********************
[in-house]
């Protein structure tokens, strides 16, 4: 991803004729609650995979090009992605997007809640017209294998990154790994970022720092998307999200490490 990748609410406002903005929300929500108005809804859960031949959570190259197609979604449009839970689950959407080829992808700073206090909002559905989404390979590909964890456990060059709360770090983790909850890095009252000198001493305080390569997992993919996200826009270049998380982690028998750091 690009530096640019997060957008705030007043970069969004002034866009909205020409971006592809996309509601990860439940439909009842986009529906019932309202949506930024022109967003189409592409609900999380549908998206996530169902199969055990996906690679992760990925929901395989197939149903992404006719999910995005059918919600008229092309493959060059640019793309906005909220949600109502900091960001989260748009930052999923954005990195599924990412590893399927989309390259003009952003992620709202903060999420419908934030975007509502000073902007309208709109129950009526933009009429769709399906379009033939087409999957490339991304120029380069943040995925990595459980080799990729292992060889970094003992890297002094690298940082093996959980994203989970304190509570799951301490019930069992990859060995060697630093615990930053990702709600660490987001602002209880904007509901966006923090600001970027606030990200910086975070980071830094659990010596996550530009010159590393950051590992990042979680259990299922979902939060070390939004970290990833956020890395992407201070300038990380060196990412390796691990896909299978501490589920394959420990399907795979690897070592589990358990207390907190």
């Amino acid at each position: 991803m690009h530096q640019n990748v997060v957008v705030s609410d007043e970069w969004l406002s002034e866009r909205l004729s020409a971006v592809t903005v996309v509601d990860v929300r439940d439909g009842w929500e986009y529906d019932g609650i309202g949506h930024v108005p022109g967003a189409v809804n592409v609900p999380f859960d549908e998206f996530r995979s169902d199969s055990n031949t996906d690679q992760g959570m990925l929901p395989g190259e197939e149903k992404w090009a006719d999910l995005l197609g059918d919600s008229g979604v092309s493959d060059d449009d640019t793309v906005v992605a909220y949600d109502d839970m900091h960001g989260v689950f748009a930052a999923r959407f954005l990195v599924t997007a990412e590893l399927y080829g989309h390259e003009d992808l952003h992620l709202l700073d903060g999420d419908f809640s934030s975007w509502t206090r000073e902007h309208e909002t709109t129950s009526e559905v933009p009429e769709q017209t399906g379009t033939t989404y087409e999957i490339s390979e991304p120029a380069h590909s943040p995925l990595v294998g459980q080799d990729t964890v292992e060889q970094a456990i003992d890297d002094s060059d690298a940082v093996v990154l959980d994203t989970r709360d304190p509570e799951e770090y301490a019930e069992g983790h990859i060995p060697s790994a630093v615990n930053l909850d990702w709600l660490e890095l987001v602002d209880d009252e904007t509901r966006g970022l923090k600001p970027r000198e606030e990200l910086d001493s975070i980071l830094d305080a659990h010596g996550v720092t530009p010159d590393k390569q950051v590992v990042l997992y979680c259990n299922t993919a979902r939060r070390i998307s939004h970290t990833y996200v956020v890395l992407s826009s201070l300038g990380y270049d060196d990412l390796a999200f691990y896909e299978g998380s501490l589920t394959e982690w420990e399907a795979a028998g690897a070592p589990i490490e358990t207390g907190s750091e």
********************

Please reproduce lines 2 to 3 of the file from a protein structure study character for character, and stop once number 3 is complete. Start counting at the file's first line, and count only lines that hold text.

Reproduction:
């Protein structure tokens, strides 16, 4: 991803004729609650995979090009992605997007809640017209294998990154790994970022720092998307999200490490 990748609410406002903005929300929500108005809804859960031949959570190259197609979604449009839970689950959407080829992808700073206090909002559905989404390979590909964890456990060059709360770090983790909850890095009252000198001493305080390569997992993919996200826009270049998380982690028998750091 690009530096640019997060957008705030007043970069969004002034866009909205020409971006592809996309509601990860439940439909009842986009529906019932309202949506930024022109967003189409592409609900999380549908998206996530169902199969055990996906690679992760990925929901395989197939149903992404006719999910995005059918919600008229092309493959060059640019793309906005909220949600109502900091960001989260748009930052999923954005990195599924990412590893399927989309390259003009952003992620709202903060999420419908934030975007509502000073902007309208709109129950009526933009009429769709399906379009033939087409999957490339991304120029380069943040995925990595459980080799990729292992060889970094003992890297002094690298940082093996959980994203989970304190509570799951301490019930069992990859060995060697630093615990930053990702709600660490987001602002209880904007509901966006923090600001970027606030990200910086975070980071830094659990010596996550530009010159590393950051590992990042979680259990299922979902939060070390939004970290990833956020890395992407201070300038990380060196990412390796691990896909299978501490589920394959420990399907795979690897070592589990358990207390907190």
């Amino acid at each position: 991803m690009h530096q640019n990748v997060v957008v705030s609410d007043e970069w969004l406002s002034e866009r909205l004729s020409a971006v592809t903005v996309v509601d990860v929300r439940d439909g009842w929500e986009y529906d019932g609650i309202g949506h930024v108005p022109g967003a189409v809804n592409v609900p999380f859960d549908e998206f996530r995979s169902d199969s055990n031949t996906d690679q992760g959570m990925l929901p395989g190259e197939e149903k992404w090009a006719d999910l995005l197609g059918d919600s008229g979604v092309s493959d060059d449009d640019t793309v906005v992605a909220y949600d109502d839970m900091h960001g989260v689950f748009a930052a999923r959407f954005l990195v599924t997007a990412e590893l399927y080829g989309h390259e003009d992808l952003h992620l709202l700073d903060g999420d419908f809640s934030s975007w509502t206090r000073e902007h309208e909002t709109t129950s009526e559905v933009p009429e769709q017209t399906g379009t033939t989404y087409e999957i490339s390979e991304p120029a380069h590909s943040p995925l990595v294998g459980q080799d990729t964890v292992e060889q970094a456990i003992d890297d002094s060059d690298a940082v093996v990154l959980d994203t989970r709360d304190p509570e799951e770090y301490a019930e069992g983790h990859i060995p060697s790994a630093v615990n930053l909850d990702w709600l660490e890095l987001v602002d209880d009252e904007t509901r966006g970022l923090k600001p970027r000198e606030e990200l910086d001493s975070i980071l830094d305080a659990h010596g996550v720092t530009p010159d590393k390569q950051v590992v990042l997992y979680c259990n299922t993919a979902r939060r070390i998307s939004h970290t990833y996200v956020v890395l992407s826009s201070l300038g990380y270049d060196d990412l390796a999200f691990y896909e299978g998380s501490l589920t394959e982690w420990e399907a795979a028998g690897a070592p589990i490490e358990t207390g907190s750091e």